Hope this isn't rude, but we really want to know: Is Betty still a virgin?
"Uh… no," says the show's executive producer Silvio Horta. The only guy she's ever been with is Walter, a fact alluded to in the episode called "The Lyin', the Watch and the Wardrobe."
Are we ever going to find out what prompted Betty's desire to be a writer?
The reason behind Betty's career dreams was explained in the very first episode, but those scenes were cut for time before the show aired. The scoop on what you didn't see: Dad Ignacio used to work at a newsstand. After her mom died, Betty visited her papa every day after school. She spent hours poring over magazines, which led to her yen for journalism.
Is Hilda really Ignacio's daughter, or is she the daughter of her mother's first husband?
The Suarez family tree is a hush-hush subject. "I can't discuss that," Horta says. He will reveal that he based the character of Hilda on his own older sister. Horta grew up in a Cuban-American family in Miami, and describes his sis as outgoing and popular.
Claire Meade is one of TV's craziest, most complex characters. But now that she's in jail, is Judith Light leaving?
Horta worked with Light last year on a pilot that wasn't picked up. "Ever since, I've been a huge fan and wanted desperately to work with her on something else," he says. "She is as wonderful a woman as you could ever imagine. She's so perfect for this part." So expect this messed-up mama to keep up her bad parenting for a while.
Will Salma Hayek's character, Sofia, be back?
While the sizzling Ms. Reyes has not actually left the building — she's still the editor in chief of "MYW" ("Modern Young Women") — don't expect to see her torturing Daniel any time soon. "But that doesn't mean Salma won't show up somewhere down the line," adds Horta. Off screen, Hayek, one of the show's executive producers, is engaged to dashing French businessman François-Henri Pinault and expecting their first child later this year.
We love tap-dancing, fashion-obsessed Justin. Will the topic of his sexuality ever be addressed?
Because Justin is 12 and is portrayed by an actor (Mark Indelicato) of the same age, the issue won't be dealt with directly for a while. Horta just enjoys the fact that the Broadway-musical-loving kid is "such a different character for television." One idea he's toying with: putting Justin in the "Mode" offices more often.
Has Betty's attire been toned down lately? She doesn't look quite like a sugar-high 5-year-old who dresses herself anymore.
Ugly costume designer Eduardo Castro says Betty's wardrobe has been evolving, but her mix-and-match skills still need work. "By themselves the pieces might be attractive, but as put together by Betty they look a bit off," Castro says. His recipe for a classic Betty fashion disaster: a bold-print blouse that "may be silk but has that polyester-y texture," layered with a knit vest and a nubby wool pencil skirt.
Why doesn't Christina help Betty out style-wise?
"Christina sees beyond the clothes to a young woman who is a positive individual — strong, independent and bright," says Ashley Jensen, who plays the no-nonsense fashion-closet keeper at "Mode." "Betty is happy in her skin, so Christina feels it would be wrong to impose style ideas on her." And Jensen herself doesn't think Betty's outfits are all glamour don'ts. "I personally like some of her wardrobe," she says. "She has some sassy little blouses!"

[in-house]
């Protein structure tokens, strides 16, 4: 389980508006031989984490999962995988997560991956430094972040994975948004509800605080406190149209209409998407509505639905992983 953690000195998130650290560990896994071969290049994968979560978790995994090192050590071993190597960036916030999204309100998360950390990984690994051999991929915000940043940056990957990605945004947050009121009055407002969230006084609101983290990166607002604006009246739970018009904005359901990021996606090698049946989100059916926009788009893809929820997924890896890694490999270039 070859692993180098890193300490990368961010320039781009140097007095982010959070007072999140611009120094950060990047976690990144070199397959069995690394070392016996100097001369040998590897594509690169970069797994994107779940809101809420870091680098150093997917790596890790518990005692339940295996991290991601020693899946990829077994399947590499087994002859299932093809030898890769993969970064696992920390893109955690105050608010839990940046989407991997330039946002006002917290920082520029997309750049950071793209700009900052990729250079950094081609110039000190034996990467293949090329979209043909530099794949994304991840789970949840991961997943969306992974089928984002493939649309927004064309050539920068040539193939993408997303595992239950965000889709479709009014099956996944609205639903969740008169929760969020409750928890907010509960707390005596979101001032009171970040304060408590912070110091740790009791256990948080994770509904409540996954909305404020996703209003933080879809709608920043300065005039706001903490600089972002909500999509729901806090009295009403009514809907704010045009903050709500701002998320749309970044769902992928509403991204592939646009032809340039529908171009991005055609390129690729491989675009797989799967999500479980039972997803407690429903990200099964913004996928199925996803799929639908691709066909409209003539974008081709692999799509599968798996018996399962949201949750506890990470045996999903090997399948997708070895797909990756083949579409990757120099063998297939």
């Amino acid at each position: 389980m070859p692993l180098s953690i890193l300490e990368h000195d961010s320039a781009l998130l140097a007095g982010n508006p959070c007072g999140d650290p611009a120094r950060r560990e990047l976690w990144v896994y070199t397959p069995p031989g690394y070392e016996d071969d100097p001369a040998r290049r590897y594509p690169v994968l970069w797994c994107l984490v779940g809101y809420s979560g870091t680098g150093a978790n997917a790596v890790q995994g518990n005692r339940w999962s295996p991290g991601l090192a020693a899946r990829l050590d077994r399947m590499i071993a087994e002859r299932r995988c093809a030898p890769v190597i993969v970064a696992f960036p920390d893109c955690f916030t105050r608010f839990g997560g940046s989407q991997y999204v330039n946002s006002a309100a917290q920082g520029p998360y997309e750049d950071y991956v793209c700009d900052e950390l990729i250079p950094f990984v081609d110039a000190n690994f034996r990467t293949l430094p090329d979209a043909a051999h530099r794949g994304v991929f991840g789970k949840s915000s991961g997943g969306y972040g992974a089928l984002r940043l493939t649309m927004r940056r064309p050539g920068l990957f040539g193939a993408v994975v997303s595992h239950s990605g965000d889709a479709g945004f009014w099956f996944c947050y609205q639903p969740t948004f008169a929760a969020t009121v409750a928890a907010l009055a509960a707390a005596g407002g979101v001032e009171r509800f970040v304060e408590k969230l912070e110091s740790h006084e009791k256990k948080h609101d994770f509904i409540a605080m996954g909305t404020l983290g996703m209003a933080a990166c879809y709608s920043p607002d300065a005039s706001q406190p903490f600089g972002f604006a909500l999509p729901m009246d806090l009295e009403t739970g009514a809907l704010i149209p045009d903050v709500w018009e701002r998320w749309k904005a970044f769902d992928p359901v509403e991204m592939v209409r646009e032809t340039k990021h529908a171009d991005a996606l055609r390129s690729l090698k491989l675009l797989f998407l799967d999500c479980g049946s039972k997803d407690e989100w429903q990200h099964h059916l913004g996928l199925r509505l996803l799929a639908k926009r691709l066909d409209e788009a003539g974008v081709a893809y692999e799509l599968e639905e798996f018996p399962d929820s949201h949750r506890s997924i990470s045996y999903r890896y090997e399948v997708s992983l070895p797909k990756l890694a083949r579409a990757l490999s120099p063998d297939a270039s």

Is Amanda really over Daniel, or do they have a future somewhere down the line?
"She's putting on a big front and trying to move past him," Horta says. "There will be some potential love interests in her future." But is our sexy receptionist destined to hook up with a devil we know (maybe Daniel's hot photojournalist friend Becks), or one we don't? Horta won't tell, but he's interested to see how Daniel will react when Amanda hearts someone else.
Why do Betty, Hilda and Ignacio all have very different accents?
Because although America Ferrera grew up in the U.S., her family is Honduran; Ana Ortiz (Hilda) is of Puerto Rican descent; and Tony Plana (Ignacio) is Cuban. "They do have different accents," Horta says. He wanted to make the Suarezes a "prototypical New York Latino family" without mentioning their home country, but to make the immigration story line realistic, they had to choose a specific nationality (Mexican).
Will Daniel and Alexis make up and be friends?
"We're going to see their relationship progress. But like any family, especially one this complicated, there are going to be many ups and downs," Horta says. So get ready to see the siblings on an emotional seesaw. And based on the maturity level these two have demonstrated so far, lots of other playground-level stuff, too.
What is the telenovela that's always playing in the Suarez living room?
There are actually two. Both are parodies of Latino soaps and were created just for Ugly Betty. "Vidas de Fuego" ("Lives of Fire") is set on a cattle ranch and features a priest who has more than one reason to be called "father." "Muchas Muchachas" ("Lots of Girls") takes place in a strip club and includes an exotic-dancer diva threatened by a pole-dancing ingenue. "It's our homage to Showgirls!" Horta says. You can watch both shows on the Ugly Betty website, complete with bad dubbing in English.